City Councilman Wade Norwood was giving an emotional speech announcing his candidacy to an auditorium at Hochstein Music School heavy on politicians and city officials. Meanwhile, right around the corner in Fitzhugh Street's Academy Building, City Councilman Tim Mains was welcoming supporters to his newly opened campaign headquarters.
Norwood peppered his speech with the keywords that are forming the slogan for his campaign --- "unity," action," and "change." "Join with me," he implored the audience. "For children. For jobs. For justice."
Mains was simply holding a party for his supporters, who all seemed to be breathing a sigh of relief that they managed to find an exceptional HQ just one week after his announcement. While the adults hobnobbed, children gathered in the back of Mains' new space to get to work on campaign posters.
"This campaign is about leadership and courage," Mains eventually told an assembled crowd. "It takes both to be a good mayor --- but it also takes leadership and courage on the part of the voters to elect the candidate who will bring the most experience and skill to City Hall."
This is just the beginning of what promises to be a tight and engaging primary race for mayor. Because the vast majority of city voters are Democrats, the winner of the Dems' mayoral primary almost always wins the general election. And things will really heat up once Police Chief Bob Duffy adds his candidacy this month.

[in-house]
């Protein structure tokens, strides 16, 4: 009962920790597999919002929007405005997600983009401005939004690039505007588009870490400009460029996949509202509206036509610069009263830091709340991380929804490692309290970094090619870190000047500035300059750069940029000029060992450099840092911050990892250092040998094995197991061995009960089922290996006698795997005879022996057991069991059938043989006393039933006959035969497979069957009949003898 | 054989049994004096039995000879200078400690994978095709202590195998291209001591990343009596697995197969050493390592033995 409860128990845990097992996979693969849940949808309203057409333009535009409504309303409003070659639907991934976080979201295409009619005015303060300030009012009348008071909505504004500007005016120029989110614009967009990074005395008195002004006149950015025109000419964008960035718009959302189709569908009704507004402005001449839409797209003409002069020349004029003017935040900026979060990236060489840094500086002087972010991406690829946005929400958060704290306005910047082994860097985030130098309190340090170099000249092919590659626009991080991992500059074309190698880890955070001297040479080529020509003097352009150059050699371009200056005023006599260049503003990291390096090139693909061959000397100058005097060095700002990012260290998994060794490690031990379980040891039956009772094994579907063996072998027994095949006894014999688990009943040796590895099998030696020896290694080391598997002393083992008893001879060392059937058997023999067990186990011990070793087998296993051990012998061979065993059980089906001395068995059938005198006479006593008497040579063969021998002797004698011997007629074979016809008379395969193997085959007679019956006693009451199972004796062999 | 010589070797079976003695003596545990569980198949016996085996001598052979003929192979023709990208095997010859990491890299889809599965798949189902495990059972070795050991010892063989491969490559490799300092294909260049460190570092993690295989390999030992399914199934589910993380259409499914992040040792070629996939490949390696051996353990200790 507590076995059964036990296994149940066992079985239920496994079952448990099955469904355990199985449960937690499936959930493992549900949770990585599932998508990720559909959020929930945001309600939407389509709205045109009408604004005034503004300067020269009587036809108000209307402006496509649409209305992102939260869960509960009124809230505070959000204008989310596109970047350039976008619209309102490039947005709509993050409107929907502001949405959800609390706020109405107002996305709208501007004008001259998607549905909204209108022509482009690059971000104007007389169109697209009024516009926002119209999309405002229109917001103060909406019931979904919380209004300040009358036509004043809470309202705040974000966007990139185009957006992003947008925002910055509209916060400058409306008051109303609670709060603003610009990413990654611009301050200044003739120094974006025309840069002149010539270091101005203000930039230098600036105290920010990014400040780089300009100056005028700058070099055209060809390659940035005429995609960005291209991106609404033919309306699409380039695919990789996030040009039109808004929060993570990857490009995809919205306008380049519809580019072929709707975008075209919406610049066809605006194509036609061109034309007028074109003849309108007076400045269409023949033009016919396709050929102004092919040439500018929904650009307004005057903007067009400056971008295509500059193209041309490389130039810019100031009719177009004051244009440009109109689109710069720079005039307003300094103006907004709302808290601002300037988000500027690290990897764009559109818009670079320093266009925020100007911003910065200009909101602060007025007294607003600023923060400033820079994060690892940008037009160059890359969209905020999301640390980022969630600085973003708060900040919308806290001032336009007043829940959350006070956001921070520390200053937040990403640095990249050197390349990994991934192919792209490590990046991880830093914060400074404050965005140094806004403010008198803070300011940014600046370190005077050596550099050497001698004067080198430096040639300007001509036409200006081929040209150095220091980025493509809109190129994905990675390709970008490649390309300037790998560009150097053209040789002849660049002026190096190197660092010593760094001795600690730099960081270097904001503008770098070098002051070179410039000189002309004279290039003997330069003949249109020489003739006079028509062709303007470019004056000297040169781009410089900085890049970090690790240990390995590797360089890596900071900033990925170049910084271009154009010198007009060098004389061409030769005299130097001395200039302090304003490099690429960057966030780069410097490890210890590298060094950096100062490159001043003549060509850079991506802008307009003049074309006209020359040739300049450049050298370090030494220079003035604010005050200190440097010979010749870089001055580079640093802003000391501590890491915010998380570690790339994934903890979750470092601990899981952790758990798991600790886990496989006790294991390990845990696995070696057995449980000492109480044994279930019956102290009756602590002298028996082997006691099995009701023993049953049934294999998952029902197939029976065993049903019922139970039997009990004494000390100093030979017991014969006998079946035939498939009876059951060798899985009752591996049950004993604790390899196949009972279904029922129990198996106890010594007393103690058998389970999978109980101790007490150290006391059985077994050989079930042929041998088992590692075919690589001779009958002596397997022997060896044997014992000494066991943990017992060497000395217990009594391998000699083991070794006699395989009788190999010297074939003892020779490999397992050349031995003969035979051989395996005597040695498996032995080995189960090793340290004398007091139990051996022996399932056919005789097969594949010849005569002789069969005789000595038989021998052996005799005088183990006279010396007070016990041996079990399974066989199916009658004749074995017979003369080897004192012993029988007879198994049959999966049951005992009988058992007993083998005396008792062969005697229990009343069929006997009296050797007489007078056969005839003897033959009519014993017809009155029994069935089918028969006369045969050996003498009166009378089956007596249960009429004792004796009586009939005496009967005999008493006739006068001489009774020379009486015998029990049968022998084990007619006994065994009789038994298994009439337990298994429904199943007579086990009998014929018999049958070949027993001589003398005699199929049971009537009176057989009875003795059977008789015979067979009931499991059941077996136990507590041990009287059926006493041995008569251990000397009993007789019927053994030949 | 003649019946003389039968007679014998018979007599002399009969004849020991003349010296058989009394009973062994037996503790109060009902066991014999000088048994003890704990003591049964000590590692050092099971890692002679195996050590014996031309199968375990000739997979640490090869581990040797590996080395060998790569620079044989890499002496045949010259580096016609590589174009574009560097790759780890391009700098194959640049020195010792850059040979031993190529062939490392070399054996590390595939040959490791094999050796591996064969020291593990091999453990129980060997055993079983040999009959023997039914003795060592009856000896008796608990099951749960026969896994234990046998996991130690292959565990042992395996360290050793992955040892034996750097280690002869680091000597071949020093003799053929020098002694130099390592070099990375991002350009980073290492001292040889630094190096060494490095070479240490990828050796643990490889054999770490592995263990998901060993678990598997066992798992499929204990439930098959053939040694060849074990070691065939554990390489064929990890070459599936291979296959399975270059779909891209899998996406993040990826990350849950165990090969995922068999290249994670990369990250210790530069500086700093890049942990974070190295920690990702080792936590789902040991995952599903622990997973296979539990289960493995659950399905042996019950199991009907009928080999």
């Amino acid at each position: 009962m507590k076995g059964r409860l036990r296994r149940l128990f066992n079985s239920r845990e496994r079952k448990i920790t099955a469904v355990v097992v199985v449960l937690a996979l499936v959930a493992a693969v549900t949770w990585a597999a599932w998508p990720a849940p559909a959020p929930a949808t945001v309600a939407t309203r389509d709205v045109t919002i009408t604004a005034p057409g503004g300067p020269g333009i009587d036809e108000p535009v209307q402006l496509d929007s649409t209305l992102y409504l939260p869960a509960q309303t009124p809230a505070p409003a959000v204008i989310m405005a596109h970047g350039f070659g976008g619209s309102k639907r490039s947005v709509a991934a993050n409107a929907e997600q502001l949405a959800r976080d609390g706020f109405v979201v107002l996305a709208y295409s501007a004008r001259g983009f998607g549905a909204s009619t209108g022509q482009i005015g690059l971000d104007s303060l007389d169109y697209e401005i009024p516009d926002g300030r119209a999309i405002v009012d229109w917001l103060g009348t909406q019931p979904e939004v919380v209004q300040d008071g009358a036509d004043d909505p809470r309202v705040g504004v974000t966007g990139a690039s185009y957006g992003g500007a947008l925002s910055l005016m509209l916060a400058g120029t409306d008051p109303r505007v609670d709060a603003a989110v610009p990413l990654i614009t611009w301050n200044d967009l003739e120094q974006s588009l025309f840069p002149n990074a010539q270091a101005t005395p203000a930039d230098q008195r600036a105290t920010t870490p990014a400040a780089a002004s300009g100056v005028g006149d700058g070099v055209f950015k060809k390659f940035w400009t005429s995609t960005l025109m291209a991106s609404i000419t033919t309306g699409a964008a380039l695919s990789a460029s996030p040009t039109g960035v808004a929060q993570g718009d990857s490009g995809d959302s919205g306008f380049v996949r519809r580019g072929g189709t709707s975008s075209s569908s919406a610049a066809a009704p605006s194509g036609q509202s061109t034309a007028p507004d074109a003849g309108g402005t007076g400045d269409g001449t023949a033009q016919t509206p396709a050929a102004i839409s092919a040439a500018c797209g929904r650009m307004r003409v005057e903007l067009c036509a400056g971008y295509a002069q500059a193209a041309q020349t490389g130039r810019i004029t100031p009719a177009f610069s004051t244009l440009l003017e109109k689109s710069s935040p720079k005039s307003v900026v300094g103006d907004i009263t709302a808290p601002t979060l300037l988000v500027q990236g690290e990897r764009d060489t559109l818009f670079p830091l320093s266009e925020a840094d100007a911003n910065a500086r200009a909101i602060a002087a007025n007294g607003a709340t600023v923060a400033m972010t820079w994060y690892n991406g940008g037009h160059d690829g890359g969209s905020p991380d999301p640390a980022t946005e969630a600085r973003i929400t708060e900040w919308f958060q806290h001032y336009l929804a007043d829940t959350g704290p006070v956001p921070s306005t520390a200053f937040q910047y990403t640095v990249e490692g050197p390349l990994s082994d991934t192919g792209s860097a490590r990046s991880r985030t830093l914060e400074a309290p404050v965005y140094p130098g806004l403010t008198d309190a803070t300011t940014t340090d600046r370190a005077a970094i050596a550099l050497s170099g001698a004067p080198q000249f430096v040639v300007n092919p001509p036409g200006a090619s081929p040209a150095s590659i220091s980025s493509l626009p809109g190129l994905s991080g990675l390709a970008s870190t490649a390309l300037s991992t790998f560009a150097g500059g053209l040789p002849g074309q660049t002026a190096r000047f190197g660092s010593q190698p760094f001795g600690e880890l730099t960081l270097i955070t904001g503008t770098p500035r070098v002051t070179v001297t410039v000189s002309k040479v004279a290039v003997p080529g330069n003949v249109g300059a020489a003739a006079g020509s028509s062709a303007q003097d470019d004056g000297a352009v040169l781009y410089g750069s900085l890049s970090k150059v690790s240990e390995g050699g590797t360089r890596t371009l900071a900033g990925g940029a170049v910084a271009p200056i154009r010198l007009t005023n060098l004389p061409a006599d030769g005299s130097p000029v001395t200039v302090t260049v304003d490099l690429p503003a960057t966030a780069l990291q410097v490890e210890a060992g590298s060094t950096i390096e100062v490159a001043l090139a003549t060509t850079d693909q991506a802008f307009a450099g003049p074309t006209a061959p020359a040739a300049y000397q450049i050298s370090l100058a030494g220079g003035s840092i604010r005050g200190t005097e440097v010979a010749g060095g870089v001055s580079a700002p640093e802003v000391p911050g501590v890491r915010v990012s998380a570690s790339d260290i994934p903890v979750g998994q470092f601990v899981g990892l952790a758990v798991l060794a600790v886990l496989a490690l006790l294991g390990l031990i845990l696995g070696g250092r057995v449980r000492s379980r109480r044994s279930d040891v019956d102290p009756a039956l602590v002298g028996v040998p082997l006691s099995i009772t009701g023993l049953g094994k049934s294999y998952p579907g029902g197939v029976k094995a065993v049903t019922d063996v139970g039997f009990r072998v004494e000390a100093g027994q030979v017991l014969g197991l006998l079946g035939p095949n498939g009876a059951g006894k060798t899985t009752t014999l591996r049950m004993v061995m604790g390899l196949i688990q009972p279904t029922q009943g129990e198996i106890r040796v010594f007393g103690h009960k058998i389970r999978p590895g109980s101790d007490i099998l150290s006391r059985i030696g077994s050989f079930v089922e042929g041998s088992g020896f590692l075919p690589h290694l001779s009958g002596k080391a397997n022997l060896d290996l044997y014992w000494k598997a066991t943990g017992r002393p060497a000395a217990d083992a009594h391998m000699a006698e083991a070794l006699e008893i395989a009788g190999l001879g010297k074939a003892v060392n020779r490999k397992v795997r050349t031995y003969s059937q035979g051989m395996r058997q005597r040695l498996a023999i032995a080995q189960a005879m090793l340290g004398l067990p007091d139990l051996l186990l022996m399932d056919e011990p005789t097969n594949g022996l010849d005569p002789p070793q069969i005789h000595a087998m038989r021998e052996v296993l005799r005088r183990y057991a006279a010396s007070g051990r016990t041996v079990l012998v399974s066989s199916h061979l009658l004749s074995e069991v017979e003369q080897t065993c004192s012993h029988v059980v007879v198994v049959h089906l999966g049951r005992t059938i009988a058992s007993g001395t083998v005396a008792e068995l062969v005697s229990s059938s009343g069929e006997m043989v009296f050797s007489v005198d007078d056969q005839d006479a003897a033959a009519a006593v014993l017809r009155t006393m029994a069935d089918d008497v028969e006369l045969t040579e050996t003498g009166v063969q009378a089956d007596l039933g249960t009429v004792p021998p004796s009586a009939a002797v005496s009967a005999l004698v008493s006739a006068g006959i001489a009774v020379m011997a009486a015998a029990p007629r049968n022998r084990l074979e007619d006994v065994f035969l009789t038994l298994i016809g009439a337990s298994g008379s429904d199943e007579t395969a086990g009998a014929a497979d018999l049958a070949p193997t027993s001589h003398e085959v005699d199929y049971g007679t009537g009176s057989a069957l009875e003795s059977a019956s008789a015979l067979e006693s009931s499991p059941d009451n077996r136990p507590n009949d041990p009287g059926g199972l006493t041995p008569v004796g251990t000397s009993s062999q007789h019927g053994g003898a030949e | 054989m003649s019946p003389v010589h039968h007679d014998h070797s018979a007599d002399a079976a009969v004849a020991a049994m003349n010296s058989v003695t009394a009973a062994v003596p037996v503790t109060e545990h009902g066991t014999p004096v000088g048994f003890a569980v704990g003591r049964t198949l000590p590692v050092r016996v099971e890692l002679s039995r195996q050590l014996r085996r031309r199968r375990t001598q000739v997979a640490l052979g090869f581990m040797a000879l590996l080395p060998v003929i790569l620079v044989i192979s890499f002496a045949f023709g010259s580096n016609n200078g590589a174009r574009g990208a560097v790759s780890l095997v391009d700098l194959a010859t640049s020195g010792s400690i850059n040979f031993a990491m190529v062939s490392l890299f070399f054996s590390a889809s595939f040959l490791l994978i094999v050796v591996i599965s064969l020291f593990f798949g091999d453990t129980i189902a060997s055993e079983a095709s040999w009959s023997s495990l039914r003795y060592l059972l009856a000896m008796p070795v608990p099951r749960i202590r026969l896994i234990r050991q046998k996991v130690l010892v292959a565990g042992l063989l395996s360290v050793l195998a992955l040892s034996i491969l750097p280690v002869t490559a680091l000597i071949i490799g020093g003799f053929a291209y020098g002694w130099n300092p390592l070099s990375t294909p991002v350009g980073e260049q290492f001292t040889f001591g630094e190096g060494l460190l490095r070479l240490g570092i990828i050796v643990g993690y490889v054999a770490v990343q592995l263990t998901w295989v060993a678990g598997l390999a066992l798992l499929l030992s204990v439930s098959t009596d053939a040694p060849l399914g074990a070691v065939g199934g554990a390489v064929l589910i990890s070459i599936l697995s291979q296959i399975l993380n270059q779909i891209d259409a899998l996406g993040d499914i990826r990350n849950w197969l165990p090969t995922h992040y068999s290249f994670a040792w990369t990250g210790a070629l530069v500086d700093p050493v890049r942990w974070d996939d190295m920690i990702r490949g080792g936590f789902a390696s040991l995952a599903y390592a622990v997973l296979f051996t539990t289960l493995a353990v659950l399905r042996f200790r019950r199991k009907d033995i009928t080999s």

--- Chad Oliveiri
The Breeze is back
Rochester finally got its ferry: for $32 million and to a packed federal courthouse that erupted in cheers and sighs. It was the closing of what might be the shortest multi-million-dollar public auction in history.
Money from the sale --- provided as a line of credit to the city by Australian lenders Export and Finance Insurance Corp. --- will be used to pay off the many debts the boat has incurred.
Meanwhile, there are plenty of steps ahead, especially under the city's ambitious plans to get the ferry up and running by late May.
Among them: The city-appointed Rochester Ferry Company will have to select an operator for the service. The Toronto Port Authority will have to complete its terminal. (The TPA promises a finished terminal in 73 days.) And the ship will have to be registered under the US flag.
--- Chad Oliveiri
"Let's not keep putting Band-Aids on a system that's bleeding money."
"The budget deficit is caused by tax cuts for the wealthy."